Hoyles Mill Conservation Park

your basic boulderjust beneathCarole Bergmann led a walk across Hoyles Mill Conservation Park, home to one of the largest tracts of contiguous forest in Montgomery County. The park’s selling point is its geology, an underlying sill of diabase bedrock that isn’t that far below the surface, as the image on the right demonstrates.

Diabase is prized as a construction material. Its mafic chemistry and the thin soils translate into a forest community of mixed oaks with a fair amount of Virginia Pine and Eastern Red-cedar, but not much in the way of our usual hickories, maples, and Tuliptree. Uncommon oaks to be found here include Shingle Oak, Swamp White Oak, and Post Oak.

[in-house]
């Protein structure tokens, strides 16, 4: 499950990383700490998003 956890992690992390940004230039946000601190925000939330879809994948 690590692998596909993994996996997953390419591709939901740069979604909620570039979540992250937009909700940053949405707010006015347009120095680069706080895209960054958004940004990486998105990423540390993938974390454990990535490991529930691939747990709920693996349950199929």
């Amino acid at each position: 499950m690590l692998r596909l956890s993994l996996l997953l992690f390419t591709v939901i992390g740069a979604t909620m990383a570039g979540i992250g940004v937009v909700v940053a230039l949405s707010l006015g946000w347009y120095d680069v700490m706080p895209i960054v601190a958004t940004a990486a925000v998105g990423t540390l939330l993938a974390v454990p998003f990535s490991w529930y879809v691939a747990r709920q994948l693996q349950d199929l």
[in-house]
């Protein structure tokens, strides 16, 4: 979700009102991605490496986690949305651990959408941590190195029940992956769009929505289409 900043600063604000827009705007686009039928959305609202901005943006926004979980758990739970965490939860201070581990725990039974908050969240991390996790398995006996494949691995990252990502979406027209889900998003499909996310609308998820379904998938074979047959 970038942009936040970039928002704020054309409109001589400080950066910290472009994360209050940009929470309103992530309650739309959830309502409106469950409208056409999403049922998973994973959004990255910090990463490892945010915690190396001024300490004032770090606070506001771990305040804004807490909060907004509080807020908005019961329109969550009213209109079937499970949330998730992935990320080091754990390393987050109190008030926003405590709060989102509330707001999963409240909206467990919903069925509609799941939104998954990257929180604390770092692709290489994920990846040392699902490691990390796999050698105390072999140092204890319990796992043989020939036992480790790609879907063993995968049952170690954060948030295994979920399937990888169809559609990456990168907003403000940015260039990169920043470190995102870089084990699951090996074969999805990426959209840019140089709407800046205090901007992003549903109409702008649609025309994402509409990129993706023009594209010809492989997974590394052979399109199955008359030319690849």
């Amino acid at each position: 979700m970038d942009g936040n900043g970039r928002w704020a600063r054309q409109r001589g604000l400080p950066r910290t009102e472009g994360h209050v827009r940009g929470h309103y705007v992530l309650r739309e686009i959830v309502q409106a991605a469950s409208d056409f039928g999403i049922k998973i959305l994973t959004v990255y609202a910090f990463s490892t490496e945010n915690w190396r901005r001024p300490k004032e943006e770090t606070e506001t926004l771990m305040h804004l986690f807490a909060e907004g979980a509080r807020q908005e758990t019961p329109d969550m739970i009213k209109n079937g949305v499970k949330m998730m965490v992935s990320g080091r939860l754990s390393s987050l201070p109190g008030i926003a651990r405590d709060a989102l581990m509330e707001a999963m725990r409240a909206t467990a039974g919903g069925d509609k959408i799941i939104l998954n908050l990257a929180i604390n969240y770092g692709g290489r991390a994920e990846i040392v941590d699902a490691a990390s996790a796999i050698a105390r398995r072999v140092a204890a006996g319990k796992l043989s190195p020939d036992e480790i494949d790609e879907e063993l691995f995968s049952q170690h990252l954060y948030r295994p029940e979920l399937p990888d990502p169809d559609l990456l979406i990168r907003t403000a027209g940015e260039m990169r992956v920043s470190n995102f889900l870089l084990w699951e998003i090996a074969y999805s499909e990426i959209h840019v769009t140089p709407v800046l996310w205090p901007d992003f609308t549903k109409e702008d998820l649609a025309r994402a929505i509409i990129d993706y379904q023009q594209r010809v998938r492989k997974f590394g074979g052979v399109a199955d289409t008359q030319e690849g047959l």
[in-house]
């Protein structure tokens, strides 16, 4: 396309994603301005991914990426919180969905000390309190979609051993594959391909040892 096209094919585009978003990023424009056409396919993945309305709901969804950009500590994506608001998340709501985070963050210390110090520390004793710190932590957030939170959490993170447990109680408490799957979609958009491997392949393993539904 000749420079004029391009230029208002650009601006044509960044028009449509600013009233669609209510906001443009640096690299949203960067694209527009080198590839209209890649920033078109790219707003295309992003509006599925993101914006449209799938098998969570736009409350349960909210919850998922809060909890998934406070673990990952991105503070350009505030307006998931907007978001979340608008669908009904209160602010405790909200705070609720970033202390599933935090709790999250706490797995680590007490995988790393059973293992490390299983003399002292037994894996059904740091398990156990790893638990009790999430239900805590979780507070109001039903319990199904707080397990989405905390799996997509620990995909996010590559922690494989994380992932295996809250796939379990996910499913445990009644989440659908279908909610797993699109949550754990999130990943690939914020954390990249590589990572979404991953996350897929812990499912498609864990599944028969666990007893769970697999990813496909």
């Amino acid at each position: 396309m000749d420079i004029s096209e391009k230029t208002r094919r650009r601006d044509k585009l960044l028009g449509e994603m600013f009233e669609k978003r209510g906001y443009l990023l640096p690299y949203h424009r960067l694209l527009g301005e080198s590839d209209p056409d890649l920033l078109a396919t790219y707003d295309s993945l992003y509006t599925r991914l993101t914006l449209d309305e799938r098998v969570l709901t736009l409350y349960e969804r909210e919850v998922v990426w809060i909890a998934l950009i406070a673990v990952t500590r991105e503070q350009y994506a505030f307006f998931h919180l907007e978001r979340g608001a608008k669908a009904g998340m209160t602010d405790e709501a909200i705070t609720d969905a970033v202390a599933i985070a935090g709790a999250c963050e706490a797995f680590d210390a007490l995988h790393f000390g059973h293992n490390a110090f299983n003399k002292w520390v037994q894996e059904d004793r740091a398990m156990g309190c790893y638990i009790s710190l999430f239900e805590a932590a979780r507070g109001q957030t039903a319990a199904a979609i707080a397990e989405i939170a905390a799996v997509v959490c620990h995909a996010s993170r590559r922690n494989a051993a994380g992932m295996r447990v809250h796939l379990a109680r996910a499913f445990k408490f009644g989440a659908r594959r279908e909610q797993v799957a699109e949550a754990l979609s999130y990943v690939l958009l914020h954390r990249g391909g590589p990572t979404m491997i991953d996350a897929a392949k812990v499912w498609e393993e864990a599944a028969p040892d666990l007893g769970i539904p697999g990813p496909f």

running coldWe found American Hazelnut (Corylus americana) in bloom on the far side of Little Seneca Creek, and the state rare Pricklyash (Zanthoxylum americanum) right at the entrance gate.

The special bird sighting for the day was a Downy Woodpecker working the upper branches of a Virginia Pine, hanging upside down. This is not the first time that I’ve seen a Downy acting like a songbird. Maybe I should start calling them Downy Chickadees.